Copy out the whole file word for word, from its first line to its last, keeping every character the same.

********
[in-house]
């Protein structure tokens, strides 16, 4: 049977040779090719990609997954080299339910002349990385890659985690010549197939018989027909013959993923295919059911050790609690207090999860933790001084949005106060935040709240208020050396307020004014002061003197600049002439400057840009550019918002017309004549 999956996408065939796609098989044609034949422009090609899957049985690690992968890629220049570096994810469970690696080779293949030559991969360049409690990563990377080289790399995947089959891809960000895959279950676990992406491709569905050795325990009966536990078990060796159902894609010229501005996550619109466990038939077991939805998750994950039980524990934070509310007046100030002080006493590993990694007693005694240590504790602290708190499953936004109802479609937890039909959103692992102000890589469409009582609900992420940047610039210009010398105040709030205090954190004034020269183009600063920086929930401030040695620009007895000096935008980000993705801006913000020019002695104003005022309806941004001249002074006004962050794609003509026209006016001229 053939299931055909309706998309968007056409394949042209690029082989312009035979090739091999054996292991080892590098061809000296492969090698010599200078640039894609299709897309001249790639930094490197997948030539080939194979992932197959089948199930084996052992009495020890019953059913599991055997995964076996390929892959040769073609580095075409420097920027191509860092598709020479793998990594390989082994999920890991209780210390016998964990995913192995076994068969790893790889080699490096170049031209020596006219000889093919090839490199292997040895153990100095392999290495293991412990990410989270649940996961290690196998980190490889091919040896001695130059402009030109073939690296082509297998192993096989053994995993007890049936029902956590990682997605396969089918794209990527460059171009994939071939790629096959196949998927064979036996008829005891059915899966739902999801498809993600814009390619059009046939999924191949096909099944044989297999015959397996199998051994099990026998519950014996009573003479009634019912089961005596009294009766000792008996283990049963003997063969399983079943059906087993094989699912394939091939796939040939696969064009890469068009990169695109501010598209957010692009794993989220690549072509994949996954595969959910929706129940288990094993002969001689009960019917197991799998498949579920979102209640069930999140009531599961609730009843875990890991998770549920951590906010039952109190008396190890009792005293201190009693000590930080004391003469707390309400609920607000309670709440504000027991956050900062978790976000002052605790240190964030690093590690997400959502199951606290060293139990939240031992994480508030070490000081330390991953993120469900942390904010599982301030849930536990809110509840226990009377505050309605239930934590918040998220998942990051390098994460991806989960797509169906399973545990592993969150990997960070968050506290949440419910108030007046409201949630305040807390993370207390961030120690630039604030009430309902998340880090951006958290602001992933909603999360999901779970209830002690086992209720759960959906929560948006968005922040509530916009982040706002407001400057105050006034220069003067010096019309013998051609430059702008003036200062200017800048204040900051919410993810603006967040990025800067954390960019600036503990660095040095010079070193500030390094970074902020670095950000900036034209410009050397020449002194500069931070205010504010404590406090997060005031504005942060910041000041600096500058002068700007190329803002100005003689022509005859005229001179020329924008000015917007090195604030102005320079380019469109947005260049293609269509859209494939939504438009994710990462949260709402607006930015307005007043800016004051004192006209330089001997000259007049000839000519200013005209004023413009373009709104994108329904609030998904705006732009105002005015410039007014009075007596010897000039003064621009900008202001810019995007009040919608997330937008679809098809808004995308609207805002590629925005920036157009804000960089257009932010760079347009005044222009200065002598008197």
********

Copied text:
[in-house]
């Protein structure tokens, strides 16, 4: 049977040779090719990609997954080299339910002349990385890659985690010549197939018989027909013959993923295919059911050790609690207090999860933790001084949005106060935040709240208020050396307020004014002061003197600049002439400057840009550019918002017309004549 999956996408065939796609098989044609034949422009090609899957049985690690992968890629220049570096994810469970690696080779293949030559991969360049409690990563990377080289790399995947089959891809960000895959279950676990992406491709569905050795325990009966536990078990060796159902894609010229501005996550619109466990038939077991939805998750994950039980524990934070509310007046100030002080006493590993990694007693005694240590504790602290708190499953936004109802479609937890039909959103692992102000890589469409009582609900992420940047610039210009010398105040709030205090954190004034020269183009600063920086929930401030040695620009007895000096935008980000993705801006913000020019002695104003005022309806941004001249002074006004962050794609003509026209006016001229 053939299931055909309706998309968007056409394949042209690029082989312009035979090739091999054996292991080892590098061809000296492969090698010599200078640039894609299709897309001249790639930094490197997948030539080939194979992932197959089948199930084996052992009495020890019953059913599991055997995964076996390929892959040769073609580095075409420097920027191509860092598709020479793998990594390989082994999920890991209780210390016998964990995913192995076994068969790893790889080699490096170049031209020596006219000889093919090839490199292997040895153990100095392999290495293991412990990410989270649940996961290690196998980190490889091919040896001695130059402009030109073939690296082509297998192993096989053994995993007890049936029902956590990682997605396969089918794209990527460059171009994939071939790629096959196949998927064979036996008829005891059915899966739902999801498809993600814009390619059009046939999924191949096909099944044989297999015959397996199998051994099990026998519950014996009573003479009634019912089961005596009294009766000792008996283990049963003997063969399983079943059906087993094989699912394939091939796939040939696969064009890469068009990169695109501010598209957010692009794993989220690549072509994949996954595969959910929706129940288990094993002969001689009960019917197991799998498949579920979102209640069930999140009531599961609730009843875990890991998770549920951590906010039952109190008396190890009792005293201190009693000590930080004391003469707390309400609920607000309670709440504000027991956050900062978790976000002052605790240190964030690093590690997400959502199951606290060293139990939240031992994480508030070490000081330390991953993120469900942390904010599982301030849930536990809110509840226990009377505050309605239930934590918040998220998942990051390098994460991806989960797509169906399973545990592993969150990997960070968050506290949440419910108030007046409201949630305040807390993370207390961030120690630039604030009430309902998340880090951006958290602001992933909603999360999901779970209830002690086992209720759960959906929560948006968005922040509530916009982040706002407001400057105050006034220069003067010096019309013998051609430059702008003036200062200017800048204040900051919410993810603006967040990025800067954390960019600036503990660095040095010079070193500030390094970074902020670095950000900036034209410009050397020449002194500069931070205010504010404590406090997060005031504005942060910041000041600096500058002068700007190329803002100005003689022509005859005229001179020329924008000015917007090195604030102005320079380019469109947005260049293609269509859209494939939504438009994710990462949260709402607006930015307005007043800016004051004192006209330089001997000259007049000839000519200013005209004023413009373009709104994108329904609030998904705006732009105002005015410039007014009075007596010897000039003064621009900008202001810019995007009040919608997330937008679809098809808004995308609207805002590629925005920036157009804000960089257009932010760079347009005044222009200065002598008197």